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Ken McRae [17]Kenneth D. McRae [2]
  1.  18
    Prediction‐Based Learning and Processing of Event Knowledge.Ken McRae, Kevin S. Brown & Jeffrey L. Elman - 2021 - Topics in Cognitive Science 13 (1):206-223.
    McRae, Brown and Elman argue against the view that events are structured as frequently‐occurring sequences of world stimuli. They underline the importance of temporal structure defining event types and advance a more complex temporal structure, which allows for some variance in the component elements.
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  2.  52
    On the nature and scope of featural representations of word meaning.Ken McRae, Virginia R. de Sa & Mark S. Seidenberg - 1997 - Journal of Experimental Psychology 126 (2):99-130.
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  3.  48
    Spatial representations activated during real‐time comprehension of verbs.Daniel C. Richardson, Michael J. Spivey, Lawrence W. Barsalou & Ken McRae - 2003 - Cognitive Science 27 (5):767-780.
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  4.  33
    Activating event knowledge.Mary Hare, Michael Jones, Caroline Thomson, Sarah Kelly & Ken McRae - 2009 - Cognition 111 (2):151-167.
  5.  20
    An Attractor Model of Lexical Conceptual Processing: Simulating Semantic Priming.George S. Cree, Ken McRae & Chris McNorgan - 1999 - Cognitive Science 23 (3):371-414.
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  6.  20
    A model of event knowledge.Jeffrey L. Elman & Ken McRae - 2019 - Psychological Review 126 (2):252-291.
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  7.  29
    Abstract Concepts and Pictures of Real‐World Situations Activate One Another.Ken McRae, Daniel Nedjadrasul, Raymond Pau, Bethany Pui-Hei Lo & Lisa King - 2018 - Topics in Cognitive Science 10 (3):518-532.
    concepts typically are defined in terms of lacking physical or perceptual referents. We argue instead that they are not devoid of perceptual information because knowledge of real-world situations is an important component of learning and using many abstract concepts. Although the relationship between perceptual information and abstract concepts is less straightforward than for concrete concepts, situation-based perceptual knowledge is part of many abstract concepts. In Experiment 1, participants made lexical decisions to abstract words that were preceded by related and unrelated (...)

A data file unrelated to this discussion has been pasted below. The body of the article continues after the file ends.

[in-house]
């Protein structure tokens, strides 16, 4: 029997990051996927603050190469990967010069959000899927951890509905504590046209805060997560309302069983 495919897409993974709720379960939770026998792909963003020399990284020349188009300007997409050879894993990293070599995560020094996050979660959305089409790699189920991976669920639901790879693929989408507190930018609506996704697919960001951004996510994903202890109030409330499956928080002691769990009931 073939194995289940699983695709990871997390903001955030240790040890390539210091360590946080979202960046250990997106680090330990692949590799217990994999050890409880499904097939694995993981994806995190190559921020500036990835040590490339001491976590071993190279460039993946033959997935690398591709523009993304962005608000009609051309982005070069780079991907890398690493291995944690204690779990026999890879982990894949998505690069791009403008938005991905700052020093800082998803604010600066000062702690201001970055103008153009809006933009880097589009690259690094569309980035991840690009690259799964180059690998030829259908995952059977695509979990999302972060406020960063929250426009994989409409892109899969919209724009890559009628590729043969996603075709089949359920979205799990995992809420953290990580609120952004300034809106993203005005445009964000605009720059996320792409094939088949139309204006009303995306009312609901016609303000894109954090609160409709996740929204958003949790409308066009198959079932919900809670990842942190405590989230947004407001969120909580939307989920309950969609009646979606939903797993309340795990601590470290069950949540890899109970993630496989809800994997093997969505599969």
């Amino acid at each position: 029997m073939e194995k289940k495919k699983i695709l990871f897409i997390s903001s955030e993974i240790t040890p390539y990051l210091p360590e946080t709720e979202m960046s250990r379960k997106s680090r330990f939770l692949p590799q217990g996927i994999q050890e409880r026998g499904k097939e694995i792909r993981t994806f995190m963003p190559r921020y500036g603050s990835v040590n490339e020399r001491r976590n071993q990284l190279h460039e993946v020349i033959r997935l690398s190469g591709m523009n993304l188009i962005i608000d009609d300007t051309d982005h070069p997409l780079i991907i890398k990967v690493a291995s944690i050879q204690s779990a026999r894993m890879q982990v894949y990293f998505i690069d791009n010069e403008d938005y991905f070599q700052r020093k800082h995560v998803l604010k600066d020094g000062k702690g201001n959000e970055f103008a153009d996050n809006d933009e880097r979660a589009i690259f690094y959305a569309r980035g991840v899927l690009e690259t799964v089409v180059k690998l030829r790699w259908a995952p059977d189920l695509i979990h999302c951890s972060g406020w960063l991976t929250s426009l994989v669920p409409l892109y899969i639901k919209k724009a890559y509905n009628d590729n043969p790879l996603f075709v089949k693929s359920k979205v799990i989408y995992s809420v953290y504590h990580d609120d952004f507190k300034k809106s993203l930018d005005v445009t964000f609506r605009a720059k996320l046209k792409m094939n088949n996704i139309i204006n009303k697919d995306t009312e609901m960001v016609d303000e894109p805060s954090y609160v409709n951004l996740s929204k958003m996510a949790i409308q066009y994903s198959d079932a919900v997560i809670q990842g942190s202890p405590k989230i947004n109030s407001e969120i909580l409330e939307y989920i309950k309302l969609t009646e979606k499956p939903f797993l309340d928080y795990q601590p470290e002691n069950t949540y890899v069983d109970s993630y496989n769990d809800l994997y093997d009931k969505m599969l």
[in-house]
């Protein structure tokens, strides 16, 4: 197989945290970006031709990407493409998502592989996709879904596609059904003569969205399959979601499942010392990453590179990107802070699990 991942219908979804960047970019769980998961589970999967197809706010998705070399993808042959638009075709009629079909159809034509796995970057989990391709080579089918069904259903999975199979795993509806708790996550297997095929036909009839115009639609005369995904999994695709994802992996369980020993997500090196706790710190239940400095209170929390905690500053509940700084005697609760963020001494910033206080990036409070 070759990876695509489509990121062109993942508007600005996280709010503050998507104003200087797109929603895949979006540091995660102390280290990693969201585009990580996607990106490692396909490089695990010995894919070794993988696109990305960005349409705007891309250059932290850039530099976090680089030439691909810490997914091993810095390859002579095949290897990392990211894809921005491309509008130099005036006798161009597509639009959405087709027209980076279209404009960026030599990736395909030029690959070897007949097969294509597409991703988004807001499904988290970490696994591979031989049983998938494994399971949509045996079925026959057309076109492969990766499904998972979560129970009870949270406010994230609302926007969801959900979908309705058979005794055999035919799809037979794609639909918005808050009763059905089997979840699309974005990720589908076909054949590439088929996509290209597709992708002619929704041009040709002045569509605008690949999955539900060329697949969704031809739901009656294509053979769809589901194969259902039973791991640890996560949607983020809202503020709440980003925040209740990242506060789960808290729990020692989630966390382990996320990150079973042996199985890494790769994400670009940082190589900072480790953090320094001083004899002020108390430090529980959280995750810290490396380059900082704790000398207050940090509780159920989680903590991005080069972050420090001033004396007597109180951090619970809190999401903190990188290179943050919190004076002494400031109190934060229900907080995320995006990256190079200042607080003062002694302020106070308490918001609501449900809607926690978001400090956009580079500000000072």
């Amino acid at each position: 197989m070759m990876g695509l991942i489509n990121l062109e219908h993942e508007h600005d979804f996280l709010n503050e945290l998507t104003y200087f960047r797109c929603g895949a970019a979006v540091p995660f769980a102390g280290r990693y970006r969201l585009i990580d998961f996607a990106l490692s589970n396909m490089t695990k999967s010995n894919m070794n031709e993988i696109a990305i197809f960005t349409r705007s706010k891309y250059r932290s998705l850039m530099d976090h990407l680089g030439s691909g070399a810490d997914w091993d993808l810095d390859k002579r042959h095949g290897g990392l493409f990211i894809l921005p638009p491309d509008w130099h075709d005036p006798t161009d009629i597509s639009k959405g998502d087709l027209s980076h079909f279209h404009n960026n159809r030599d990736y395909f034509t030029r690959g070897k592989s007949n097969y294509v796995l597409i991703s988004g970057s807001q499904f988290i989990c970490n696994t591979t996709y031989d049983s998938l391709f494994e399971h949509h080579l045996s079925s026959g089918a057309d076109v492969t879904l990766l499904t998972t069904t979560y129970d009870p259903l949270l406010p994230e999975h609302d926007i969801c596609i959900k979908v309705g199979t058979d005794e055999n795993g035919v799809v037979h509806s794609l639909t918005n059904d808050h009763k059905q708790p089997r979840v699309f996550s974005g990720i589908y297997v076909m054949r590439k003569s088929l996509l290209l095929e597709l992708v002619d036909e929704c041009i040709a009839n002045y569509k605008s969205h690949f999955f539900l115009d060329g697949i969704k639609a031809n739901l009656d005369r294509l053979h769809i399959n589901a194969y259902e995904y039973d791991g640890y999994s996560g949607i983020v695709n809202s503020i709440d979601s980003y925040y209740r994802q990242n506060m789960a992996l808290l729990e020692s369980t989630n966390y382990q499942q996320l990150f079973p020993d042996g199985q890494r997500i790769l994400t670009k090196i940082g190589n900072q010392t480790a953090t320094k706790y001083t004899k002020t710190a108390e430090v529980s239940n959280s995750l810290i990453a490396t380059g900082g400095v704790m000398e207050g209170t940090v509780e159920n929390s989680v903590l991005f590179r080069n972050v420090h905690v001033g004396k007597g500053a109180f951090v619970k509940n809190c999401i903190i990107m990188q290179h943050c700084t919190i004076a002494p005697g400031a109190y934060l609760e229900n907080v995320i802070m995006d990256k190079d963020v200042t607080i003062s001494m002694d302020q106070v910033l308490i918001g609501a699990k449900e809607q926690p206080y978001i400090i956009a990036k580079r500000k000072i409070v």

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  8.  26
    Simulating the N400 ERP component as semantic network error: Insights from a feature-based connectionist attractor model of word meaning.Milena Rabovsky & Ken McRae - 2014 - Cognition 132 (1):68-89.
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  9.  23
    Analyzing the factors underlying the structure and computation of the meaning of< em> chipmunk,< em> cherry,< em> chisel,< em> cheese, and< em> cello(and many other such concrete nouns).George S. Cree & Ken McRae - 2003 - Journal of Experimental Psychology: General 132 (2):163.
  10.  28
    Conceptual Hierarchies in a Flat Attractor Network: Dynamics of Learning and Computations.Christopher M. O’Connor, George S. Cree & Ken McRae - 2009 - Cognitive Science 33 (4):665-708.
    The structure of people’s conceptual knowledge of concrete nouns has traditionally been viewed as hierarchical (Collins & Quillian, 1969). For example, superordinate concepts (vegetable) are assumed to reside at a higher level than basic‐level concepts (carrot). A feature‐based attractor network with a single layer of semantic features developed representations of both basic‐level and superordinate concepts. No hierarchical structure was built into the network. In Experiment and Simulation 1, the graded structure of categories (typicality ratings) is accounted for by the flat (...)